Robert T. Bakker, Ph.D.

Curator Of Paleontology

The world-renowned paleontologist Dr. Robert T. Bakker has changed the image of dinosaurs from slow-moving, slow-witted, cold-blooded creatures. He posited that dinosaurs had feathers, long before feathered fossils were found, and champions that some dinosaurs were warm blooded.

Bakker is most noted most for his theoretical work on dinosaur habits, habitats and extinction. He is the originator of the controversial hypotheses that dinosaurs may have been warm-blooded, that diseases caused the demise of the dinosaurs, and dinosaur mothers cared for their young. His then controversial theories were first introduced in his groundbreaking 1986 book The Dinosaur Heresies: New Theories Unlocking the Mystery of the Dinosaurs and Their Extinction.

In recent years, Bakker has pursued his interest in using CSI-like forensic techniques to re-create the environments and deaths of prehistoric creatures. Using this insight, the HMNS Morian Hall of Paleontology features fossil skeletons in life-like poses interacting with each other in realistic scenarios. Bakker worked with paleo-artists to create accompanying murals depicting animals in the flesh, feathers and scales in their contemporary natural environment.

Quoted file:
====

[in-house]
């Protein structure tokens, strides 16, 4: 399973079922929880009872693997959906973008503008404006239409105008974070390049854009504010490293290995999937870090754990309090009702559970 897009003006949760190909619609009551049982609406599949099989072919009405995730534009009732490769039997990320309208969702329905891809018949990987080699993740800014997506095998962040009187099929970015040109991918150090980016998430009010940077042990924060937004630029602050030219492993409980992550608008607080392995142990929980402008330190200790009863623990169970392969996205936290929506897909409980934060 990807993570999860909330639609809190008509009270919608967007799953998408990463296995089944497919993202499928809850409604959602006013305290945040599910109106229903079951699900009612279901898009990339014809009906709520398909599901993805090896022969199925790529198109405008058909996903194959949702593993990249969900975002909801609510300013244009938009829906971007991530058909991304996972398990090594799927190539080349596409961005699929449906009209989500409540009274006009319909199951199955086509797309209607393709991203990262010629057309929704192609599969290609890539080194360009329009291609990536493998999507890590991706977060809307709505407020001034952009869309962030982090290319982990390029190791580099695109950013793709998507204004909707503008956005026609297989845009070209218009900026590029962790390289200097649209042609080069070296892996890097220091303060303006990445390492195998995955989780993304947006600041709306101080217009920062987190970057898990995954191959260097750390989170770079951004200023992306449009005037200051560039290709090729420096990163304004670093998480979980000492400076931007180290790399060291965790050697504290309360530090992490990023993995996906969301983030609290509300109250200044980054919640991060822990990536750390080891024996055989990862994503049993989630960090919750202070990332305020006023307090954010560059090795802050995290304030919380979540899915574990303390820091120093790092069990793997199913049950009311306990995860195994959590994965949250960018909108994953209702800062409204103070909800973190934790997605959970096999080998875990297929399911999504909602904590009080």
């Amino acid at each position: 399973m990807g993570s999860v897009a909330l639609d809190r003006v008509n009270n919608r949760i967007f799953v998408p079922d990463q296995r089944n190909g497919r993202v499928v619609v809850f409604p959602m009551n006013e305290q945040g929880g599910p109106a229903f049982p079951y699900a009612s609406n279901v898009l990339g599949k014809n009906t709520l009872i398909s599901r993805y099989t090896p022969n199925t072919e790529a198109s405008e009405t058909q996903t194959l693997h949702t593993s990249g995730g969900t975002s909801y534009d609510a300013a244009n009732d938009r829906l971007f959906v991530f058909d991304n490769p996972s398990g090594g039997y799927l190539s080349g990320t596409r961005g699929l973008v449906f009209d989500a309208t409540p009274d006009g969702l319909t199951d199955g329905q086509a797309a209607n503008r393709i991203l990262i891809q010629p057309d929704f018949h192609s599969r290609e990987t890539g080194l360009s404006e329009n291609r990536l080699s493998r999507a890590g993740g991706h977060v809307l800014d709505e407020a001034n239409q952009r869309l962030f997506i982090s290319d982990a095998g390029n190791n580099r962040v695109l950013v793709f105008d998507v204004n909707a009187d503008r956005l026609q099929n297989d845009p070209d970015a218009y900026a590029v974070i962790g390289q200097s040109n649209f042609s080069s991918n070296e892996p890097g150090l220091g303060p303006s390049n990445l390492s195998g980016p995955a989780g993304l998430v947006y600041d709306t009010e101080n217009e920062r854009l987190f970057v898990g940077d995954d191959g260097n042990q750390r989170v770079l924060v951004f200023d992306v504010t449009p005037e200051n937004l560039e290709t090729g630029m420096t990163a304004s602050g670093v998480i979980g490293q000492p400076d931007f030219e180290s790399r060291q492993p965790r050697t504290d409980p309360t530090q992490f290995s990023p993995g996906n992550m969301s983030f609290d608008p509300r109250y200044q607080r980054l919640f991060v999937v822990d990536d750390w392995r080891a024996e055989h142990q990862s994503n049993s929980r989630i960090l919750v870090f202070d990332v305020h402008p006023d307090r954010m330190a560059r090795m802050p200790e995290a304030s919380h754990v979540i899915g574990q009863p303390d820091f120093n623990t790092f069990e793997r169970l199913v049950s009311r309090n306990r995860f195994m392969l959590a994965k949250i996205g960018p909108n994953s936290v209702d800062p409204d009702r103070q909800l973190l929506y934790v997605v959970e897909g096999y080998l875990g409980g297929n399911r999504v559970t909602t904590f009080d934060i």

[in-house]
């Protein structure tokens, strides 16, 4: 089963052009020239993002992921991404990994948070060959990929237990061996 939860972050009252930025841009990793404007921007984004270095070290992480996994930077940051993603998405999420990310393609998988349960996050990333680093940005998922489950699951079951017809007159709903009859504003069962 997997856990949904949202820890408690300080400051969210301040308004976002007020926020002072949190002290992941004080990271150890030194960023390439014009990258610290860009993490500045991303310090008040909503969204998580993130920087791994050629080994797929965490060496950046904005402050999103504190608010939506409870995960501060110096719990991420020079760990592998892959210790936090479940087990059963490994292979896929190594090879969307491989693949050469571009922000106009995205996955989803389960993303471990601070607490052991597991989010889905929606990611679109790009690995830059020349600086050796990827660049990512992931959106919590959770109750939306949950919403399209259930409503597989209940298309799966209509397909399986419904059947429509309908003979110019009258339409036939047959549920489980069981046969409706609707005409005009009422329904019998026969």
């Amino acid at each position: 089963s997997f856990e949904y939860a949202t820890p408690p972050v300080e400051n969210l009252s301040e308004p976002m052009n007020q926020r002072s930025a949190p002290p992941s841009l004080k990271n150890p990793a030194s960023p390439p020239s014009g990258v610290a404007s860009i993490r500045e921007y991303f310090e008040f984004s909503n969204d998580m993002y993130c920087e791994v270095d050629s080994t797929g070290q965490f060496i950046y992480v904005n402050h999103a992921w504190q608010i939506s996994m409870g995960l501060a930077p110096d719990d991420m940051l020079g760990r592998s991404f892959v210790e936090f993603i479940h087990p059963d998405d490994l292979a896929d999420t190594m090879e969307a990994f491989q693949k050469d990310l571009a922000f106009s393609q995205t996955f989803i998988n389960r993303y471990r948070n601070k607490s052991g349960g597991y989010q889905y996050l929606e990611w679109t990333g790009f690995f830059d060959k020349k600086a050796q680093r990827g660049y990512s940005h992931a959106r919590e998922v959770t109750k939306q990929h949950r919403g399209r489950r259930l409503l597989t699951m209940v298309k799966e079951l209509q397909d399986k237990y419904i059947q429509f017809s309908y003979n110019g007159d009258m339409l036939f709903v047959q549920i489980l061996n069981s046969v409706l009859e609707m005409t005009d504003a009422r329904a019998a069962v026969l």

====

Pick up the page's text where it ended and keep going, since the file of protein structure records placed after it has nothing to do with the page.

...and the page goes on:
Also during his tenure at HMNS, Dr. Bakker has lead the investigation of Leonardo, a mummified dinosaur with preserved skin that is now display at HMNS. He leads the museum’s paleontology field program, currently digging for pre-dinosaur, Permian-era species including dimetrodon in the Texas Red Beds of Seymour, Texas.

Bakker is passionate about teaching paleontology to children and is known for his animated talks that incorporate large interactive illustrations that are awarded to those who answer questions. Bakker is among the advisors for the Jurassic Park® films, and the character Dr. Robert Burke in The Lost World: Jurassic Park is based on him.

While an undergraduate at Yale, Bakker held many small part-time jobs as a scientific illustrator and helped with children’s programs at the university’s museum. After earning his Ph.D. from Harvard, he taught anatomy to pre-med students at Johns Hopkins University. Bakker then ventured west to teach at the University of Colorado, which led to his career in paleontology and museums.

Bakker’s paleontological field work includes sites in Montana, Wyoming, Utah, Oklahoma, Mongolia, Zimbabwe, Canada, and now Texas.

Exhibits Halls

Morian Hall of Paleontology


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